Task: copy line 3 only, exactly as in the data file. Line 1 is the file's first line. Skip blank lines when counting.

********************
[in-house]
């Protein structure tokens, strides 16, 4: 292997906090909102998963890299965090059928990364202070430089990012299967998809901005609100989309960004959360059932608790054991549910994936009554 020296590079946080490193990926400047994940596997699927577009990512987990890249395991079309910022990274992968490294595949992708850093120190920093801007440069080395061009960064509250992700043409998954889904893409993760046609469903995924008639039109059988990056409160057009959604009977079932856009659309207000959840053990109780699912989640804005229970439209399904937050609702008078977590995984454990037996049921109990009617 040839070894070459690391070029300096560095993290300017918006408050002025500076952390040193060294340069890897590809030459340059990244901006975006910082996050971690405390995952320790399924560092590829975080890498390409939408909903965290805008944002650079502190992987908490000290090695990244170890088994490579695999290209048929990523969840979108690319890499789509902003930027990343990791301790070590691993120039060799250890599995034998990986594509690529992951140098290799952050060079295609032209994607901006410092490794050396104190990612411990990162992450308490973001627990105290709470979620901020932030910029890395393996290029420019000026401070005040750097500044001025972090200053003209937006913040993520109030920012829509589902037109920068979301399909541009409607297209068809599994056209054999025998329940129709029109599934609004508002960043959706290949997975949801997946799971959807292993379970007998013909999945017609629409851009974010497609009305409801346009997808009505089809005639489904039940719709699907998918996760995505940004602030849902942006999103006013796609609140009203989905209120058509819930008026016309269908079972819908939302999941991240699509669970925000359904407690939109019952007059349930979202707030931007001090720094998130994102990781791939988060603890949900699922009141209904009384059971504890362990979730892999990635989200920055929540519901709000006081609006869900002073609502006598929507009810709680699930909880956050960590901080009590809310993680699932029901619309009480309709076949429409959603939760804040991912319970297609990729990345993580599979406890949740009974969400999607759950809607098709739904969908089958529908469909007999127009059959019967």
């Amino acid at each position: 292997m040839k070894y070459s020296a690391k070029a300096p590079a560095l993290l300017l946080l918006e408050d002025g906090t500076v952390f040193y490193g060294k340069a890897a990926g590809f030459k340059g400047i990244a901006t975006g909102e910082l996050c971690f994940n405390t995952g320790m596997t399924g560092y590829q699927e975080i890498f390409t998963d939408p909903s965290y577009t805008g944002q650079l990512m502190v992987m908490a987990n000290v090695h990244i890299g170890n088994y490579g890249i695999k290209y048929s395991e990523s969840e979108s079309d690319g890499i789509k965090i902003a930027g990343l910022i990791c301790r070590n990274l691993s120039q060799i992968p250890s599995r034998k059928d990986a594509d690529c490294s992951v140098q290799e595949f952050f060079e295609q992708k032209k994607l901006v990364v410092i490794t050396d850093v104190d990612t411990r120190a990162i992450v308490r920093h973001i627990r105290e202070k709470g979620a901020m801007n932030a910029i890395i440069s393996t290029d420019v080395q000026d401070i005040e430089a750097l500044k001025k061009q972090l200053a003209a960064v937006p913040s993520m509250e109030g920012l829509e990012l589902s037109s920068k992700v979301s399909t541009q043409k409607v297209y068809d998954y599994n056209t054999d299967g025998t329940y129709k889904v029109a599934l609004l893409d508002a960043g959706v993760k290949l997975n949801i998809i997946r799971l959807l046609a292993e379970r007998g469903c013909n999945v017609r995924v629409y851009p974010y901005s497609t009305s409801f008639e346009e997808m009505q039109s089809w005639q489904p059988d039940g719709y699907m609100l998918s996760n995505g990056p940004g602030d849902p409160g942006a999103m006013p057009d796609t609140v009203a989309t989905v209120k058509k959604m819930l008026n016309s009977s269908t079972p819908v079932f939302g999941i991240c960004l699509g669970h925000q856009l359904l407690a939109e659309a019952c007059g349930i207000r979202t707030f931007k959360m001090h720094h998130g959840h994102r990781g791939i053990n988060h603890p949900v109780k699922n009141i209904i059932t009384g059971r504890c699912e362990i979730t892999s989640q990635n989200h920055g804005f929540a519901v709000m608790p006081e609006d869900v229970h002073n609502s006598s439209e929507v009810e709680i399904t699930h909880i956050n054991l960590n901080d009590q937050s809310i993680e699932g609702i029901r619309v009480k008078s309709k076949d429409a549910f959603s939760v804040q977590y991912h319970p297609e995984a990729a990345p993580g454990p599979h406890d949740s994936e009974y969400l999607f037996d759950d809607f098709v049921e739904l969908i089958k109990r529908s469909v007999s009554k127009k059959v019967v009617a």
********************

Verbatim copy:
């Amino acid at each position: 292997m040839k070894y070459s020296a690391k070029a300096p590079a560095l993290l300017l946080l918006e408050d002025g906090t500076v952390f040193y490193g060294k340069a890897a990926g590809f030459k340059g400047i990244a901006t975006g909102e910082l996050c971690f994940n405390t995952g320790m596997t399924g560092y590829q699927e975080i890498f390409t998963d939408p909903s965290y577009t805008g944002q650079l990512m502190v992987m908490a987990n000290v090695h990244i890299g170890n088994y490579g890249i695999k290209y048929s395991e990523s969840e979108s079309d690319g890499i789509k965090i902003a930027g990343l910022i990791c301790r070590n990274l691993s120039q060799i992968p250890s599995r034998k059928d990986a594509d690529c490294s992951v140098q290799e595949f952050f060079e295609q992708k032209k994607l901006v990364v410092i490794t050396d850093v104190d990612t411990r120190a990162i992450v308490r920093h973001i627990r105290e202070k709470g979620a901020m801007n932030a910029i890395i440069s393996t290029d420019v080395q000026d401070i005040e430089a750097l500044k001025k061009q972090l200053a003209a960064v937006p913040s993520m509250e109030g920012l829509e990012l589902s037109s920068k992700v979301s399909t541009q043409k409607v297209y068809d998954y599994n056209t054999d299967g025998t329940y129709k889904v029109a599934l609004l893409d508002a960043g959706v993760k290949l997975n949801i998809i997946r799971l959807l046609a292993e379970r007998g469903c013909n999945v017609r995924v629409y851009p974010y901005s497609t009305s409801f008639e346009e997808m009505q039109s089809w005639q489904p059988d039940g719709y699907m609100l998918s996760n995505g990056p940004g602030d849902p409160g942006a999103m006013p057009d796609t609140v009203a989309t989905v209120k058509k959604m819930l008026n016309s009977s269908t079972p819908v079932f939302g999941i991240c960004l699509g669970h925000q856009l359904l407690a939109e659309a019952c007059g349930i207000r979202t707030f931007k959360m001090h720094h998130g959840h994102r990781g791939i053990n988060h603890p949900v109780k699922n009141i209904i059932t009384g059971r504890c699912e362990i979730t892999s989640q990635n989200h920055g804005f929540a519901v709000m608790p006081e609006d869900v229970h002073n609502s006598s439209e929507v009810e709680i399904t699930h909880i956050n054991l960590n901080d009590q937050s809310i993680e699932g609702i029901r619309v009480k008078s309709k076949d429409a549910f959603s939760v804040q977590y991912h319970p297609e995984a990729a990345p993580g454990p599979h406890d949740s994936e009974y969400l999607f037996d759950d809607f098709v049921e739904l969908i089958k109990r529908s469909v007999s009554k127009k059959v019967v009617a």